Editor's Note: The following commentary was written by Gene Hall, Public Relations Director for the Texas Farm Bureau and published on the Texas Agriculture Talks website.
I have been encouraged in recent weeks that good, old-fashioned, provable science has been making a comeback in the debate over biotech foods and the food supply of the human race. The idea that science cannot be ignored in the race to feed our ever-increasing population may be catching on.
Altering genes to benefit humans is nothing new. It happens routinely in medicine with scarcely a notice. It’s been done since 1996 in our food supply with no ill effects. However, the comparison bogs down here with sometimes shrill and mostly wrong complaints about a biotech food supply.
First, in California of all places, Proposition 37 was handily defeated. This would have required all food using biotechnology to be labeled. This was a bad idea, because it would have affected every state. You can’t really have a labeling system for one state, and it would have raised food prices considerably.
It also would create a negative connotation of GMO in foods that it does not deserve. That part was on purpose. The issue was not about labeling as much as imposing bad PR on biotechnology. Someone is going to reply here that agribusiness ponied up $40 million to defeat the measure, which is true. However, agriculture was forced to buy advertising because a sometimes lazy and often biased news media in California did a lousy job of covering both sides of the issue.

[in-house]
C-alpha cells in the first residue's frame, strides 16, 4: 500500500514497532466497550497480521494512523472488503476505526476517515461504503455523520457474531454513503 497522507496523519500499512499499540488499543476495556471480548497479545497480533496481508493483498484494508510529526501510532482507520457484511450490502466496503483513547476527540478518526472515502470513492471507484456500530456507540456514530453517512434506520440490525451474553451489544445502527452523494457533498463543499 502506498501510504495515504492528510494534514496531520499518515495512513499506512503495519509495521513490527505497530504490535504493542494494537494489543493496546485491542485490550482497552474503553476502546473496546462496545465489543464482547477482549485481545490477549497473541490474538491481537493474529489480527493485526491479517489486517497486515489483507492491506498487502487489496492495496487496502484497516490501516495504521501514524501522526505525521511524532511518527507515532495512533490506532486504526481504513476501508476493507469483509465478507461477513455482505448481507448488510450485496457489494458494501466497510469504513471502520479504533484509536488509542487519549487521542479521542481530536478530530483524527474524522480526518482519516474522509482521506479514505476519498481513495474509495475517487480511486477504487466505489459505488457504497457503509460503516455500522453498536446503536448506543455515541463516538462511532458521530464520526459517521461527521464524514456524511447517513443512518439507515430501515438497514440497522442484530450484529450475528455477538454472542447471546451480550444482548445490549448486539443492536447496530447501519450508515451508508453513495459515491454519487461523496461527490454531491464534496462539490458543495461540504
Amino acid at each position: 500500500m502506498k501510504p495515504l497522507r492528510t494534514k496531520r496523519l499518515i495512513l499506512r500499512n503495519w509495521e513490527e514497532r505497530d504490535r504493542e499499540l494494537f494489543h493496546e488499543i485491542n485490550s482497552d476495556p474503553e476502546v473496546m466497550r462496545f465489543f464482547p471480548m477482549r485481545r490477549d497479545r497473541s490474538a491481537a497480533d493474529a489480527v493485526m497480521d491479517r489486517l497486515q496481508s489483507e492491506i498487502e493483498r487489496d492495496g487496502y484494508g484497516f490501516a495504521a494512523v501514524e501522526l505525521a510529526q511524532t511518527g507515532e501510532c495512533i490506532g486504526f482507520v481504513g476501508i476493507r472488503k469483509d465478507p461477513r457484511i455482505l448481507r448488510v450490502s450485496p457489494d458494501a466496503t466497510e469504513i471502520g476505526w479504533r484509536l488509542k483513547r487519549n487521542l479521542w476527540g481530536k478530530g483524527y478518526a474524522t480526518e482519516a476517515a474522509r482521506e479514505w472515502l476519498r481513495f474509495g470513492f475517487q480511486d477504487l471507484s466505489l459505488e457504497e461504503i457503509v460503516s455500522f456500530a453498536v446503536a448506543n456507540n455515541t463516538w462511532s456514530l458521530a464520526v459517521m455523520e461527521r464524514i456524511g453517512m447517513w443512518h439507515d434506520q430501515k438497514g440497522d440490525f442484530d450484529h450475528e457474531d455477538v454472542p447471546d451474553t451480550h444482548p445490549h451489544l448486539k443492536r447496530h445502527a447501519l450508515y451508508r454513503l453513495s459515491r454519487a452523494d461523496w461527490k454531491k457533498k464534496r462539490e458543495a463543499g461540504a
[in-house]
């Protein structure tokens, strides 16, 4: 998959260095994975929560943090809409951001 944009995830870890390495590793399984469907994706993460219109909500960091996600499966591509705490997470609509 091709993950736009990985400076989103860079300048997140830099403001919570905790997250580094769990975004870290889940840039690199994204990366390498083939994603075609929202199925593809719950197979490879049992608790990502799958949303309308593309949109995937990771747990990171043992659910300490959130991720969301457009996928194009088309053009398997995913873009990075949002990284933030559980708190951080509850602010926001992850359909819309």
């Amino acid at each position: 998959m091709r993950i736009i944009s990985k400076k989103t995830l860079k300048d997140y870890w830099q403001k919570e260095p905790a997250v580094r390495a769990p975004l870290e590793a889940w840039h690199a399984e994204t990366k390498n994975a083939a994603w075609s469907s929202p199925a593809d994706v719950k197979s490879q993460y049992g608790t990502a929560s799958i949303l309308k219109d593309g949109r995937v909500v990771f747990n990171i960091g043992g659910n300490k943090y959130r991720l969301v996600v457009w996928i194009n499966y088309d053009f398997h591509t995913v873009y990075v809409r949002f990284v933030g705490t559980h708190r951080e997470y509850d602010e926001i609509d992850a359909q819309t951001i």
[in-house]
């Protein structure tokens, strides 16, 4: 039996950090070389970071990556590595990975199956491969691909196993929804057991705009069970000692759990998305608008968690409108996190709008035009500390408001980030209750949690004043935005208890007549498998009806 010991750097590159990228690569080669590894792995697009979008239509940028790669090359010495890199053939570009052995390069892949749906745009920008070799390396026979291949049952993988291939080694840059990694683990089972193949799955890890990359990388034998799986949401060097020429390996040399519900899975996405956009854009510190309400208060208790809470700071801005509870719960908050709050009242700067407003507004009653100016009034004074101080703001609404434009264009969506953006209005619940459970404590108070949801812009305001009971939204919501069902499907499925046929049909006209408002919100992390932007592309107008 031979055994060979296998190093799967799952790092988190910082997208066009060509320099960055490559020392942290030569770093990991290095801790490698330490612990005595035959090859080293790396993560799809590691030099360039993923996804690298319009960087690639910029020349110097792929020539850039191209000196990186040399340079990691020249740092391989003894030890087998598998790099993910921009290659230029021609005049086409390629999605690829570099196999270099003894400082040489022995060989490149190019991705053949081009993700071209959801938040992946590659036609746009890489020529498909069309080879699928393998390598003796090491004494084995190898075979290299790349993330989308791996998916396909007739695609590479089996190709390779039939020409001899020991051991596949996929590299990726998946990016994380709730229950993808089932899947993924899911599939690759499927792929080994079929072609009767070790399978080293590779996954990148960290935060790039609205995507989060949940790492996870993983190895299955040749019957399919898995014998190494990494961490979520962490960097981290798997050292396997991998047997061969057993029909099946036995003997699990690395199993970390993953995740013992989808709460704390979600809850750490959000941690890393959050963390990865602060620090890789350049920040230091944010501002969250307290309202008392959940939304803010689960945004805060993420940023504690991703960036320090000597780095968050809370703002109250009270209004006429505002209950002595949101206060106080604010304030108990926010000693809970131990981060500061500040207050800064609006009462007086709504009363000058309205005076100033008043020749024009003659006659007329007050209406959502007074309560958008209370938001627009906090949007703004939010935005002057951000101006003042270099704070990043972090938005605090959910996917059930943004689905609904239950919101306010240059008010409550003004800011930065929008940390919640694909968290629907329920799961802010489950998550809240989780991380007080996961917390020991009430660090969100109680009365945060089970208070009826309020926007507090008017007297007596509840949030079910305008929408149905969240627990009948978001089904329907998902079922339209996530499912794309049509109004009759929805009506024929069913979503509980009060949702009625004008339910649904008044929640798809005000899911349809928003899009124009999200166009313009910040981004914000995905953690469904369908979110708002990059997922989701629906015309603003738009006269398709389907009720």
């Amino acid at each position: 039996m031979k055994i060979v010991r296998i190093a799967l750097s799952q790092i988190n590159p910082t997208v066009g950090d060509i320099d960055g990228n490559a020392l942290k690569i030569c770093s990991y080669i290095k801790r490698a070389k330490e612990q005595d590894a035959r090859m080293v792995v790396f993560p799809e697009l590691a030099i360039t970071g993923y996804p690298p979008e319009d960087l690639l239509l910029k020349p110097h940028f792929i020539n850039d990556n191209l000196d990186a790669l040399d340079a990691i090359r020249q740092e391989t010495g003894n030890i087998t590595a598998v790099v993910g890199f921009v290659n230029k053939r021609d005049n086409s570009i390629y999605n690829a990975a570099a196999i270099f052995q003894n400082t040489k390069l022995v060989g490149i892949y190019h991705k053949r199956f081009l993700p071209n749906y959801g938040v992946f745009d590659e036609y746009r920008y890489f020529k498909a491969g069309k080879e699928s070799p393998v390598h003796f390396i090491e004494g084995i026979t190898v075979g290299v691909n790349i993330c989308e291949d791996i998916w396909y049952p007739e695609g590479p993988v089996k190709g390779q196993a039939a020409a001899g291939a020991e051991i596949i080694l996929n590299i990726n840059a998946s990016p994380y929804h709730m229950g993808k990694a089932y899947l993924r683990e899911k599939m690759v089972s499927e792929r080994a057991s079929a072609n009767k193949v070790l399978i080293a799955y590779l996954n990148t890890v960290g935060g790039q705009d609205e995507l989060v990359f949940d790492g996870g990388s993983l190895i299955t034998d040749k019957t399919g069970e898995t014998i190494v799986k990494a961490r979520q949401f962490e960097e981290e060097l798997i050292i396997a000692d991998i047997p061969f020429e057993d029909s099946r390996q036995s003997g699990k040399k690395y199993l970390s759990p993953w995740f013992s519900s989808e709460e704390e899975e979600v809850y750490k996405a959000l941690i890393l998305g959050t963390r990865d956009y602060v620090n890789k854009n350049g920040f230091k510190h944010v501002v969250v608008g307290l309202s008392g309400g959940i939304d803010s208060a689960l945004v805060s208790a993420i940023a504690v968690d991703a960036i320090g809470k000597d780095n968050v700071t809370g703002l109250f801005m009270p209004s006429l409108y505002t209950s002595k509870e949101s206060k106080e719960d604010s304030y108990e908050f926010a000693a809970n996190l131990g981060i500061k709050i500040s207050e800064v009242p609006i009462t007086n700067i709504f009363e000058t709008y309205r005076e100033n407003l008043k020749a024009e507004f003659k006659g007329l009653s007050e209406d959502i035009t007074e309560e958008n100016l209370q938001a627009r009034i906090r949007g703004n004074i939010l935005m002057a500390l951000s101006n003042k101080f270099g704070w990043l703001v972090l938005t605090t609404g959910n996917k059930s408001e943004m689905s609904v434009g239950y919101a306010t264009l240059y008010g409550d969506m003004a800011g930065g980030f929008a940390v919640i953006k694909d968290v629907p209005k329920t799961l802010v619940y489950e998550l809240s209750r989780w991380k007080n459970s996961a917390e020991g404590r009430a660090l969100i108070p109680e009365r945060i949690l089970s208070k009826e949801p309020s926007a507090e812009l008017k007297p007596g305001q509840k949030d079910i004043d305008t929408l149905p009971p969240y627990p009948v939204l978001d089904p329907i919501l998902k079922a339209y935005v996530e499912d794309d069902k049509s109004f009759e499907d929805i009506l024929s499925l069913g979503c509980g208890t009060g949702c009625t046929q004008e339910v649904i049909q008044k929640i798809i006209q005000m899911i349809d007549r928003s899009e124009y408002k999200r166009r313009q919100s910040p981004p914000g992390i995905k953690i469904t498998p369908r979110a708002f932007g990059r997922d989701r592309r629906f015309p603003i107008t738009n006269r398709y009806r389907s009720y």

Mark Lynas is a leading environmentalist, an obviously responsible one who could no longer ignore the considerable environmental benefits of GMOs. Read about his change of heart.
The anti-GMO controversy was contrived in the mid-1990s as a fundraising mechanism by major environmental groups. It still serves that purpose, though it’s getting increasingly difficult to ignore the lack of evidence and empty claims of impending catastrophe. It’s just a fact that with biotech you use a lot less in the way of pesticides and fossil fuels. Now and in the future, farmers who plant GMOs across the globe will use less water.
For an even-handed debate on both sides of the biotech controversy, watch this video segment from The Food Dialogues.